Colbeck: Budget should produce funds to fix Mich. roads
In Michigan, our current budget benchmark for roads is $3.3 billion. Most transportation officials agree that we need an additional $1.2 billion to keep the condition of our current road system from degrading further. In other words, it costs taxpayers $4.5 billion to maintain our state’s current transportation system.
There is widespread agreement that we need to find a sustainable solution to maintain our transportation system. Where there is disagreement is on the topic of how.
One side of the argument asserts that we need to raise $1.2 billion in taxes to maintain our roads. Those who favor this side of the argument like to cite polling numbers that assert that voters would support tax increases if the tax increases were dedicated to the roads.
I believe that we should also ask the question, “Would you prefer a solution that fixes the roads without increasing taxes or cutting schools or cutting police and fire?” Most of our citizens would say “yes” to this question which leads me to the other side of the argument. Sir Winston Churchill once sagely opined during budget discussions, “Gentleman, we have run out of money. It is now time to think.” In this spirit, I believe that we need to pursue ways to reduce the costs of maintaining our roads by at least $1.2 billion.
It is possible to do so. The key to doing so is to “upgrade” our roads from our current, dilapidated “version 1” road system to a higher quality “version 2” road system.
Did you know that there are ways to build roads that last up to 4 times as long for only 15 percent additional upfront expense? In other words, if our entire road system were to be “upgraded” to such a “version 2” road system, our $4.5 billion budget target could be reduced to as low as $2.5 billion, which is $800 million lower than our current transportation budget!
True, it would cost more initially to upgrade our roads to a higher quality version 2 system. That means that we will need to initially re-prioritize slightly over 2 percent of our current $54B state budget. Speaker Cotter recently set the tone for this discussion when stating the following in context of the House Roads Plan, “We are going to take care of our needs first and our wants later.”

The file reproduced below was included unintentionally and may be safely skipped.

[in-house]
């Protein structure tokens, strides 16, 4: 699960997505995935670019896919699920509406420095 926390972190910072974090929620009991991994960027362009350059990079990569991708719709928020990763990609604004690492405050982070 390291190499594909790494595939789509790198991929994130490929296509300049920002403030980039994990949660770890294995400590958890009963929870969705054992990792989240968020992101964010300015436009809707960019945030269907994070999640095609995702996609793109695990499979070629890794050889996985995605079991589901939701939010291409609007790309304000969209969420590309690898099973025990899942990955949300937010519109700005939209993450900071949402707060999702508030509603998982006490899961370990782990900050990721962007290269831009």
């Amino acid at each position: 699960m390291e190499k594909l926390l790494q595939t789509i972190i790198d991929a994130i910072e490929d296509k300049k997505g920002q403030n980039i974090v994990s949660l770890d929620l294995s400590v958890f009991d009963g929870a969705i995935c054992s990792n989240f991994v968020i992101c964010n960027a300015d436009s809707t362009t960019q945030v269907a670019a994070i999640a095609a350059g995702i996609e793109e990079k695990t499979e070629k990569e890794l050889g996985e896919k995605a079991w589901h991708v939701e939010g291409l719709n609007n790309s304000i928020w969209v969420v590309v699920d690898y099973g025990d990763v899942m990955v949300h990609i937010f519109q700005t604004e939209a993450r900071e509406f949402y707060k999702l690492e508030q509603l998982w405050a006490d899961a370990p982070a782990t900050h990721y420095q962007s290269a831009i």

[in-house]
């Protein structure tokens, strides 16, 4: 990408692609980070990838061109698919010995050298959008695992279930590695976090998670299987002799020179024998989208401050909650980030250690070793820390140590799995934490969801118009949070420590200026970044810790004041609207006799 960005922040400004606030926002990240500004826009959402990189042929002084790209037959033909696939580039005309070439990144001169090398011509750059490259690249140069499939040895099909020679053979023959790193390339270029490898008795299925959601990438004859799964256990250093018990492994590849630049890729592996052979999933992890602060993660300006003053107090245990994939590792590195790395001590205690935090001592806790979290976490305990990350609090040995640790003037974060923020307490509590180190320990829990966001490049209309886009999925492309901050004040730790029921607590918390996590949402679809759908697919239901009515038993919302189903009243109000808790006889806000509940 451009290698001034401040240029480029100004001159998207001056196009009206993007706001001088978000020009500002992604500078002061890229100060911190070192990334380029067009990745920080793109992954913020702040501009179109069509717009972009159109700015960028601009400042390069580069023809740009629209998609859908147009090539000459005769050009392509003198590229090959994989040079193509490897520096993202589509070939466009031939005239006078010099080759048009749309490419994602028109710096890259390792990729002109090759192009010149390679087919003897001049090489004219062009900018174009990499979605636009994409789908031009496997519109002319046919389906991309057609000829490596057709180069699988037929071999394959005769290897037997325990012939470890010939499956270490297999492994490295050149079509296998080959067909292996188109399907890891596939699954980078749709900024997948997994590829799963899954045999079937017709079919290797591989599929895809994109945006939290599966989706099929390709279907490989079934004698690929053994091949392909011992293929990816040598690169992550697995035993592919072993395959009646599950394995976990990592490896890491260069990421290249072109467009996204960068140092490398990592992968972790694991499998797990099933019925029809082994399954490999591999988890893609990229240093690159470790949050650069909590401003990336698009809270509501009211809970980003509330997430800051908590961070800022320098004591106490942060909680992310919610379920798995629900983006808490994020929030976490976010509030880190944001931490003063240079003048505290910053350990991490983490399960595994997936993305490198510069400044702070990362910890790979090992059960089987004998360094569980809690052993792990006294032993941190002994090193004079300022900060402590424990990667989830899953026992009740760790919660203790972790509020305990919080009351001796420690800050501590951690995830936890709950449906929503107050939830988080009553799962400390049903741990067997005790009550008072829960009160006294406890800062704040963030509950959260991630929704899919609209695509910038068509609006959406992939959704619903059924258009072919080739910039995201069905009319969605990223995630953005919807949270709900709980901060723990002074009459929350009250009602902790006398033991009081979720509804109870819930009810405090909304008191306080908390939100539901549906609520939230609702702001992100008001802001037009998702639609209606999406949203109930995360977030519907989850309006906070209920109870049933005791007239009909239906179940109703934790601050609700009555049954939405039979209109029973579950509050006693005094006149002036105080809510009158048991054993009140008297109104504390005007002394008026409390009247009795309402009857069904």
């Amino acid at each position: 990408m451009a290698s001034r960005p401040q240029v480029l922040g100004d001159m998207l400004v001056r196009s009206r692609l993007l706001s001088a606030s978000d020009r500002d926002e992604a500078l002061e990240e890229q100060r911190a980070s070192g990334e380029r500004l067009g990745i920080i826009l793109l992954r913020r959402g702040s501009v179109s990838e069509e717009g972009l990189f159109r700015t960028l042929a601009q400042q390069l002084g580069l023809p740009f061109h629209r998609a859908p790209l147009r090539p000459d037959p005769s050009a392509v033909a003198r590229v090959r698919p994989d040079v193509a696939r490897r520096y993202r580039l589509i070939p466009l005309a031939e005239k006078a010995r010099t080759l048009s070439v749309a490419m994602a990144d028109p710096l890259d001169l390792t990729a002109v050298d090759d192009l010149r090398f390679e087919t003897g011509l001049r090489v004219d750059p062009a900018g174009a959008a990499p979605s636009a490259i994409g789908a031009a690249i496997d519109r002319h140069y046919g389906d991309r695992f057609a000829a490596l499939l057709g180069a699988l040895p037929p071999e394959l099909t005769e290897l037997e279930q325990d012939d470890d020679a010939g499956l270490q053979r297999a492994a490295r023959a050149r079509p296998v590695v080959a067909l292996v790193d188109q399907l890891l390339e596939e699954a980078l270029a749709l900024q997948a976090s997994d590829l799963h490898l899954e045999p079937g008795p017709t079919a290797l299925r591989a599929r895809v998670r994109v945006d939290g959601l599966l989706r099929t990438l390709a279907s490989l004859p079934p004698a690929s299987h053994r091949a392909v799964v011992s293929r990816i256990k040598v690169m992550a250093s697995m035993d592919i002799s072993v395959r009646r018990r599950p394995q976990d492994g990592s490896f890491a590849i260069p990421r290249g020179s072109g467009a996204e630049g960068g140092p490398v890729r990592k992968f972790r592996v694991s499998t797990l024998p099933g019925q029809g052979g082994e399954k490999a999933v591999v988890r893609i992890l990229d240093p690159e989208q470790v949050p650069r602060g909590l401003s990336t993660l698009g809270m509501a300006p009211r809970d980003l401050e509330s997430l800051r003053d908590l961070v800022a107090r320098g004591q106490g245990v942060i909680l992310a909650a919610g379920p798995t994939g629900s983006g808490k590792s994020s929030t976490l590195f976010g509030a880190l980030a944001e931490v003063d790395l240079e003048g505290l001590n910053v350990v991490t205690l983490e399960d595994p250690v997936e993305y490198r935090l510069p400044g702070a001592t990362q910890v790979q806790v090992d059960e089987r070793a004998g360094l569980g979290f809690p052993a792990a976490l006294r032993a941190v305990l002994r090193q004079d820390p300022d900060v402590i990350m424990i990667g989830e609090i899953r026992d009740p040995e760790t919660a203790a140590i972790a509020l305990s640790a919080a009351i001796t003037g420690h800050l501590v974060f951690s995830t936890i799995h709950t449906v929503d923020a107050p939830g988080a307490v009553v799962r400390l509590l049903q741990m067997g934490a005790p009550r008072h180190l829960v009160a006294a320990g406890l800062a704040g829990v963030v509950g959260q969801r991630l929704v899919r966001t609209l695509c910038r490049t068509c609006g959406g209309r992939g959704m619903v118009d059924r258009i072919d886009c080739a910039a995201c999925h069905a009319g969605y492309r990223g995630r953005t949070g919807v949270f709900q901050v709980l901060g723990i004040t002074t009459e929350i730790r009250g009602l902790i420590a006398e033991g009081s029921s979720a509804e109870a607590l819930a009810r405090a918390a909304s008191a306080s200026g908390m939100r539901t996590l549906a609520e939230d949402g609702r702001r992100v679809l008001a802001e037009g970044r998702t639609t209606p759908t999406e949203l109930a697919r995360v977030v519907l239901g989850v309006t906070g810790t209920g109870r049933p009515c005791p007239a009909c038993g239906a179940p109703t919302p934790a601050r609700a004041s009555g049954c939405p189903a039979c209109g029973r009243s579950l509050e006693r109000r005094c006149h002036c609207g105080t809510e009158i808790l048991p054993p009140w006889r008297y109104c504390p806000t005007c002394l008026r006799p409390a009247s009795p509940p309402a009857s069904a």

Where does this discussion lead in tangible numbers? For fiscal year 2016, we could dedicate 100 percent of the $356 million bump from our May revenue forecast to roads. We could also allocate $212 million earmarked for the budget stabilization fund and still retain a $400 million fund balance sufficient to protect us against the historical +/- 4 percent revenue forecast error. If we were to dedicate 100 percent of all one-time and incremental fiscal year 2016 general fund spending to roads, schools, and local governments, we could add another $98 million.
Another $199 million could come from the Michigan Strategic Fund, which would in essence temporarily substitute targeted economic development subsidies for a broad-based economic development incentive in the form of a better transportation infrastructure for everyone. Another $299 million in funding could come from opening up a subset of the 344 state restricted funds to free up additional funds for roads. This yields a total of $1.2 billion in incremental road funding without raising taxes or cutting K-12 or cutting police and fire. Furthermore, the amount that needs to be re-prioritized would decrease each year as more and more of the roads are upgraded.
The bottom line is that, if we were to make higher quality roads a priority today, we would eventually need up to $800 million less to maintain our roads not $1.2 billion more. It comes down to a discussion of priorities. Tax increases simply push the prioritization discussions from the halls of Lansing to the kitchen tables of our citizens. It is time to upgrade our discussions about how to fix the roads and focus on ways to prevent forcing even more of these kitchen table discussions. When we do, I believe you will join me in asserting that it is time to upgrade our roads.
State Sen. Patrick Colbeck, R-Canton, represents the 7th District.